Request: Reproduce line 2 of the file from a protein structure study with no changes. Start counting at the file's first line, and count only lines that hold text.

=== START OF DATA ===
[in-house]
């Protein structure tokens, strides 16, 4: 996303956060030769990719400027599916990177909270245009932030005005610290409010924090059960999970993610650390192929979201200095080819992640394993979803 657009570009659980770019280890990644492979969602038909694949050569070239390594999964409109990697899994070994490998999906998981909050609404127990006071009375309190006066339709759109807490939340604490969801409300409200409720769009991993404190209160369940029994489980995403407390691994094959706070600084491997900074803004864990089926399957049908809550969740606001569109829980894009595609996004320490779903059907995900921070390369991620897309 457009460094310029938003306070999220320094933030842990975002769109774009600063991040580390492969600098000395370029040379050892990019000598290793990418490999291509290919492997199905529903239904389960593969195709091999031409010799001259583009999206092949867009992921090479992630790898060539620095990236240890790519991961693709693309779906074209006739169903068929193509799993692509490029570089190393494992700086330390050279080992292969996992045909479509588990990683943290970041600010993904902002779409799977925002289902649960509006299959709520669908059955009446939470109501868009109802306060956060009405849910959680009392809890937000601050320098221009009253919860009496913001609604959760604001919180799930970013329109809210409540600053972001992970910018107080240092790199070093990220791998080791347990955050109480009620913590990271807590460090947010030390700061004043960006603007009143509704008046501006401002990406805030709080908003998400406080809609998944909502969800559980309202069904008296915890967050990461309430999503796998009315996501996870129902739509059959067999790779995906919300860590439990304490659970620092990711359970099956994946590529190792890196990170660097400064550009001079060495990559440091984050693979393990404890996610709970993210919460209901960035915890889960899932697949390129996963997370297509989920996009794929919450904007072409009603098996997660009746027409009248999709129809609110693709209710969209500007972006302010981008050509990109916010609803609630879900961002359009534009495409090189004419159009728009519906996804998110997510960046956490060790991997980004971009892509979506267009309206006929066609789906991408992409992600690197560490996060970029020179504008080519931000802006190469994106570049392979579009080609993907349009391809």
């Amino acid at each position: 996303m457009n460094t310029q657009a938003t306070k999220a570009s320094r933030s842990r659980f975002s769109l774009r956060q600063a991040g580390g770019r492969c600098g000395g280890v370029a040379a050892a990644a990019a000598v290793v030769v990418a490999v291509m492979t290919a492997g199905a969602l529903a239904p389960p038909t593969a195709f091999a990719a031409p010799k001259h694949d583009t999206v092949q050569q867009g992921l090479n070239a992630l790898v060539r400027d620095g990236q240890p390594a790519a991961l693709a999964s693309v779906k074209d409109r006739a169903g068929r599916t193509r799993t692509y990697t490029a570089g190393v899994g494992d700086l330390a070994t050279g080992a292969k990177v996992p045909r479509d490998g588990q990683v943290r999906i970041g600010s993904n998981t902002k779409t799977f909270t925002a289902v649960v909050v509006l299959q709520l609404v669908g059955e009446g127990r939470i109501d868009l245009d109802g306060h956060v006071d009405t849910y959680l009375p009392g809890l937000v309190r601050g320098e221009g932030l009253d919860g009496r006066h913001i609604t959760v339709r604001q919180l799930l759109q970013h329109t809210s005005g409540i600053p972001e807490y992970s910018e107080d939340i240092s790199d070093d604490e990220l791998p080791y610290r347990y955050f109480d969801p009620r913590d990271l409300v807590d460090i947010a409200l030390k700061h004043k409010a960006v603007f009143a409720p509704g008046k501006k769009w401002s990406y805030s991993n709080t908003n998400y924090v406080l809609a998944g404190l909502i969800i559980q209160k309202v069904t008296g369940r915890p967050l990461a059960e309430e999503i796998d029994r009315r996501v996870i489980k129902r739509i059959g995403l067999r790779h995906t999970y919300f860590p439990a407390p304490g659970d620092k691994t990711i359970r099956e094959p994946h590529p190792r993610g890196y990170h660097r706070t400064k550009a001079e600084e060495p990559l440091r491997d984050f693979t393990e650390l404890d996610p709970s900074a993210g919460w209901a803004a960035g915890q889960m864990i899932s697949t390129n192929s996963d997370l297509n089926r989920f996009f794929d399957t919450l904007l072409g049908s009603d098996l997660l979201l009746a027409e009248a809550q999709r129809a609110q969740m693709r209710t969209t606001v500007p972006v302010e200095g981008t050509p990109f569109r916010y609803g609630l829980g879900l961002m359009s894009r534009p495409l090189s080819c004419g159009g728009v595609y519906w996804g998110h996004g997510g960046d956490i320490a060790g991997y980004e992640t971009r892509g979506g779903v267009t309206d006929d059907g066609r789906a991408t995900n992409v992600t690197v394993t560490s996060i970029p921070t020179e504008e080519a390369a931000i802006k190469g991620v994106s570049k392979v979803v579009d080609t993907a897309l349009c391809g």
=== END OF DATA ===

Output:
């Protein structure tokens, strides 16, 4: 996303956060030769990719400027599916990177909270245009932030005005610290409010924090059960999970993610650390192929979201200095080819992640394993979803 657009570009659980770019280890990644492979969602038909694949050569070239390594999964409109990697899994070994490998999906998981909050609404127990006071009375309190006066339709759109807490939340604490969801409300409200409720769009991993404190209160369940029994489980995403407390691994094959706070600084491997900074803004864990089926399957049908809550969740606001569109829980894009595609996004320490779903059907995900921070390369991620897309 457009460094310029938003306070999220320094933030842990975002769109774009600063991040580390492969600098000395370029040379050892990019000598290793990418490999291509290919492997199905529903239904389960593969195709091999031409010799001259583009999206092949867009992921090479992630790898060539620095990236240890790519991961693709693309779906074209006739169903068929193509799993692509490029570089190393494992700086330390050279080992292969996992045909479509588990990683943290970041600010993904902002779409799977925002289902649960509006299959709520669908059955009446939470109501868009109802306060956060009405849910959680009392809890937000601050320098221009009253919860009496913001609604959760604001919180799930970013329109809210409540600053972001992970910018107080240092790199070093990220791998080791347990955050109480009620913590990271807590460090947010030390700061004043960006603007009143509704008046501006401002990406805030709080908003998400406080809609998944909502969800559980309202069904008296915890967050990461309430999503796998009315996501996870129902739509059959067999790779995906919300860590439990304490659970620092990711359970099956994946590529190792890196990170660097400064550009001079060495990559440091984050693979393990404890996610709970993210919460209901960035915890889960899932697949390129996963997370297509989920996009794929919450904007072409009603098996997660009746027409009248999709129809609110693709209710969209500007972006302010981008050509990109916010609803609630879900961002359009534009495409090189004419159009728009519906996804998110997510960046956490060790991997980004971009892509979506267009309206006929066609789906991408992409992600690197560490996060970029020179504008080519931000802006190469994106570049392979579009080609993907349009391809």